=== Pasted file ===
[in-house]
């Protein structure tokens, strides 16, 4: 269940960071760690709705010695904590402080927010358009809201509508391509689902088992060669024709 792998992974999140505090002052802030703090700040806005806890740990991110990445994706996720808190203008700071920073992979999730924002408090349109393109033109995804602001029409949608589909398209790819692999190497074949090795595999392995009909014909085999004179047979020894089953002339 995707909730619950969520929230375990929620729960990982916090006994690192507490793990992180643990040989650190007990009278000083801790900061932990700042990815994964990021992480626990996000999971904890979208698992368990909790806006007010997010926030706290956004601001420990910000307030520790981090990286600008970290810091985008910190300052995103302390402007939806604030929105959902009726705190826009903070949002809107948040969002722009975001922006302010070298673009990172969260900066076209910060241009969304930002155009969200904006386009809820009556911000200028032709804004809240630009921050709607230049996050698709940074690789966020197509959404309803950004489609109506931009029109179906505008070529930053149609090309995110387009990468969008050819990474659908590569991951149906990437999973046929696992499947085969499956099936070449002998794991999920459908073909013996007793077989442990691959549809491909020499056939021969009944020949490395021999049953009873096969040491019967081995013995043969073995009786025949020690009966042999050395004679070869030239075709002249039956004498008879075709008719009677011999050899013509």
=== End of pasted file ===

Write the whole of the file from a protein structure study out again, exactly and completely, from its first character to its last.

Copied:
[in-house]
């Protein structure tokens, strides 16, 4: 269940960071760690709705010695904590402080927010358009809201509508391509689902088992060669024709 792998992974999140505090002052802030703090700040806005806890740990991110990445994706996720808190203008700071920073992979999730924002408090349109393109033109995804602001029409949608589909398209790819692999190497074949090795595999392995009909014909085999004179047979020894089953002339 995707909730619950969520929230375990929620729960990982916090006994690192507490793990992180643990040989650190007990009278000083801790900061932990700042990815994964990021992480626990996000999971904890979208698992368990909790806006007010997010926030706290956004601001420990910000307030520790981090990286600008970290810091985008910190300052995103302390402007939806604030929105959902009726705190826009903070949002809107948040969002722009975001922006302010070298673009990172969260900066076209910060241009969304930002155009969200904006386009809820009556911000200028032709804004809240630009921050709607230049996050698709940074690789966020197509959404309803950004489609109506931009029109179906505008070529930053149609090309995110387009990468969008050819990474659908590569991951149906990437999973046929696992499947085969499956099936070449002998794991999920459908073909013996007793077989442990691959549809491909020499056939021969009944020949490395021999049953009873096969040491019967081995013995043969073995009786025949020690009966042999050395004679070869030239075709002249039956004498008879075709008719009677011999050899013509």